North Carolina and Duke Take Center Stage at ACC Tournament in Brooklyn Behind Decades of Storied History
It is college basketball royalty when North Carolina (27-6) and Duke (25-8) meet in the semifinals of the 2017 Atlantic Coast Conference Tournament. The two will battle at 7 pm EST tonight at the Barclays Center in Brooklyn, NY with a trip to the ACC Tournament Championship game on the line. It is round three for the duo this year as the two posted home victories over each
other in their two regular season meetings this season. The two met less than a week ago with the Tarheels winning 90-83 at home on March 4 in the regular-season finale for both.
North Carolina is the top seed in the tournament for the second straight year and has played in the last two championship games. A fifth seed in 2015, the Tarheels lost 90-82 to third-seeded Notre Dame in the title game before beating second-seeded Virginia 61-57 in the 2016 championship game as the top seed. The Blue Devils have not reached the championship game since 2014 when they were the third seed and lost to top-seeded Virginia 72-63.
Duke and North Carolina have not met in the ACC Tournament since 2011 when the second-seeded Blue Devils won 75-58 over the top-seeded Tarheels in the title game. The long and storied history of these two ACC and national powers is well documented. Since 1997, one or the other has reached the tournament semifinals for a now 21 straight seasons during which both have been in the round 12 times. During that same time period, the two have met in two tournament semifinals and played in four title games.
Besides the 2011 title meeting, the other three championship game battles came in a four-year span between 1998 and 2001 when one or the other was the tournament’s top seed. Duke won two of the three title games, winning 96-73 as the top seed in 1999 and posting a 79-53 win in 2001 as the second seed. The other title game came in 1998 when North Carolina, the second seed, won 83-68 over the top-seeded Blue Devils.
This four-year stretch of ‘98-‘01 was a marquee time period for both schools as they boasted some of their great all-time players. Both schools were at the top of the ACC and competed – as they always have and continue to do – at such a high level. Recalling each school’s history during this time is like reading a hall-of-fame biography. When you combine the personnel of the teams, their coaches, and their achievements, one can see why the two have had such a perennial strong conference and national presence.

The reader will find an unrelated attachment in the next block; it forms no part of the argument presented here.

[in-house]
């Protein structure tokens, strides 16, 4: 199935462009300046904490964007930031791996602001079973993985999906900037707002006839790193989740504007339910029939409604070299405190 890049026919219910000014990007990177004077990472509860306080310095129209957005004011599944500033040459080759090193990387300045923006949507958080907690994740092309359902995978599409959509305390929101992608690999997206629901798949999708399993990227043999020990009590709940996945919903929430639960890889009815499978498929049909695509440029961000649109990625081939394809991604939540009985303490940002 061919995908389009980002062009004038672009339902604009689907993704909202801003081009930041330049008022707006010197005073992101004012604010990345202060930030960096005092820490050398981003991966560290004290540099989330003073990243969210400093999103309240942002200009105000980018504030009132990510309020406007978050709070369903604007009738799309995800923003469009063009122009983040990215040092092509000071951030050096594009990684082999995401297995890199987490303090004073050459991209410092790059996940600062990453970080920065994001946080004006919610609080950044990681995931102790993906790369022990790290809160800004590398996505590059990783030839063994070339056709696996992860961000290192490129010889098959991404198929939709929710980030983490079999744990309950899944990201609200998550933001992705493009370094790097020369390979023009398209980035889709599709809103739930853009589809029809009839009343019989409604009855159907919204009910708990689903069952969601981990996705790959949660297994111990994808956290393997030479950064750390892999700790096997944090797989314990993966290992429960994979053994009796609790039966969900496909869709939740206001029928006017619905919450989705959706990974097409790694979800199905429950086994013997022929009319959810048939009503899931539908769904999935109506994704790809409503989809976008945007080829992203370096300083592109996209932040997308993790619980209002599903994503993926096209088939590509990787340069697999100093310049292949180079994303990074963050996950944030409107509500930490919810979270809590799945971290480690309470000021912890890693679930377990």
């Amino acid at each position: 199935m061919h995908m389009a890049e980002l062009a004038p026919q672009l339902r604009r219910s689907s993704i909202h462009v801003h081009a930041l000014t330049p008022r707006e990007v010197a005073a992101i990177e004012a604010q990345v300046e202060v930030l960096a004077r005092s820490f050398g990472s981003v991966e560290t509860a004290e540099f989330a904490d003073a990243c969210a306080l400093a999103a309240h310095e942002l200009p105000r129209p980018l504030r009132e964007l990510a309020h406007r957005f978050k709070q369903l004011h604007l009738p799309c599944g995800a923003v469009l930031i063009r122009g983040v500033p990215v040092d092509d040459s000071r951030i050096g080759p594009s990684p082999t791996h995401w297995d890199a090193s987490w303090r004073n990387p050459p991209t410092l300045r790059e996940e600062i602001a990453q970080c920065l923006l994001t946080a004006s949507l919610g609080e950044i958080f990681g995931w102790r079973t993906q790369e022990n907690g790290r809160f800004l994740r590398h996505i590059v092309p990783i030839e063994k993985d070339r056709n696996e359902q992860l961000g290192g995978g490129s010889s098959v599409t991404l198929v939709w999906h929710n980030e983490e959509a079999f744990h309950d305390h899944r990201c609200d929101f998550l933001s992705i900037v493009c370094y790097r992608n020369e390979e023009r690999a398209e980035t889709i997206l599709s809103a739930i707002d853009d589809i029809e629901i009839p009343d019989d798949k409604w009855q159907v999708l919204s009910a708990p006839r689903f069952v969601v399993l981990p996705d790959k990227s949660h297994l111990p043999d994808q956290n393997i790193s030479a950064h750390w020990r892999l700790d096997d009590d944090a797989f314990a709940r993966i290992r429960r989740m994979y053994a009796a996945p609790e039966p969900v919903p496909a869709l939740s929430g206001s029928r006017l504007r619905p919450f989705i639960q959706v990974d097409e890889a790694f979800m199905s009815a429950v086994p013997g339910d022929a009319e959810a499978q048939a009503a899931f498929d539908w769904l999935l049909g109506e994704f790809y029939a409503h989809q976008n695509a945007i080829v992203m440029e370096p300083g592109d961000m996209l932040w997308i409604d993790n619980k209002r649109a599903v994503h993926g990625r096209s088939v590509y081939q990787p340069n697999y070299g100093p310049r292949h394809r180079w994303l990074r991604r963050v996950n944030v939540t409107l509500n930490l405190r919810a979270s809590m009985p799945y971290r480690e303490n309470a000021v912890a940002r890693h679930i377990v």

Over these four seasons, Duke went 59-5 in ACC regular season play and won four straight ACC regular-season championships, three of them outright to earn the number one seed in the ACC Tournament. The Blue Devils were 15-1 in ‘97-98 and ’99-00 while going 16-0 in ’98-99. Duke shared the regular season title with the Tarheels in ’00-01 as each finished with a 13-3 conference
record and split their two regular season meetings. During this era, the Blue Devils had the likes of Trajan Langdon, Roshown McLeod, Chris Carrawell, Elton Brand, William Avery, Corey Maggette, Shane Battier, Carlos Boozer, Mike Dunleavy, Jason (Jay) Williams, Nate James, and Chris Duhon. All these players were named to either a first or second ACC All-Tournament team. Williams is a current analyst at ESPN and James is one of Duke’s assistant coaches. Brand, Williams, and Battier were each instrumental in leading the Blue Devils to tournament titles. Each was a first-team all-tournament selection in addition to being named the tournament’s most valuable player in Duke’s championship years of ‘99, ‘00, and ‘01 respectively. Brand and Battier were also named ACC Player-of-the-Year during this stretch with Brand taking the honor in ‘99 and Battier doing so in ‘01. Furthermore, Langdon, Battier, and Williams have all been honored as the Blue Devils’ selection in the annual announcement of the ACC Legends Team. Duke reached the tournament championship game all four of these seasons which was part of their streak of nine straight appearances in the final between 1998 and 2006, a tournament record to this day. Included in that nine-year streak for the Blue Devils was a string of five straight trips to the championship game from 1999 to 2003, also a tournament record which still stands.
During these four seasons, Duke was also a major player in the NCAA Tournament. The Blue Devils played in two NCAA championship games including the 2001 NCAA final when they beat Arizona 82-72, the third NCAA Championship for head coach Mike Krzyzewski who garnered ACC Coach-of-the-Year honors in ‘99 and ‘00. Duke also played for the NCAA title in ‘99, losing to Connecticut 77-74. Furthermore, the Blue Devils’ ranking in the final Associated Press Poll of each season was number three in ‘98 and number one in ’99, ‘00, and ’01. Duke was also a number one seed in the NCAA Tournament each of these four seasons during which it went to three Elite Eights, two Final Fours, and compiled a 16-3 NCAA Tournament record with one national title.
North Carolina’s resume over these same four seasons of ‘98-‘01 is just as impressive. The Tarheels featured players such as Antawn Jamison, Ed Cota, Shammond Williams, Brendan Haywood, Jason Capel, and Joseph Forte. Bill Guthridge, who was an assistant under the late hall-of-fame coach Dean Smith, and Matt Doherty coached North Carolina during these four years. Current head coach Roy Williams took over the Tarheels in 2003 after a highly successful career as the head coach at Kansas.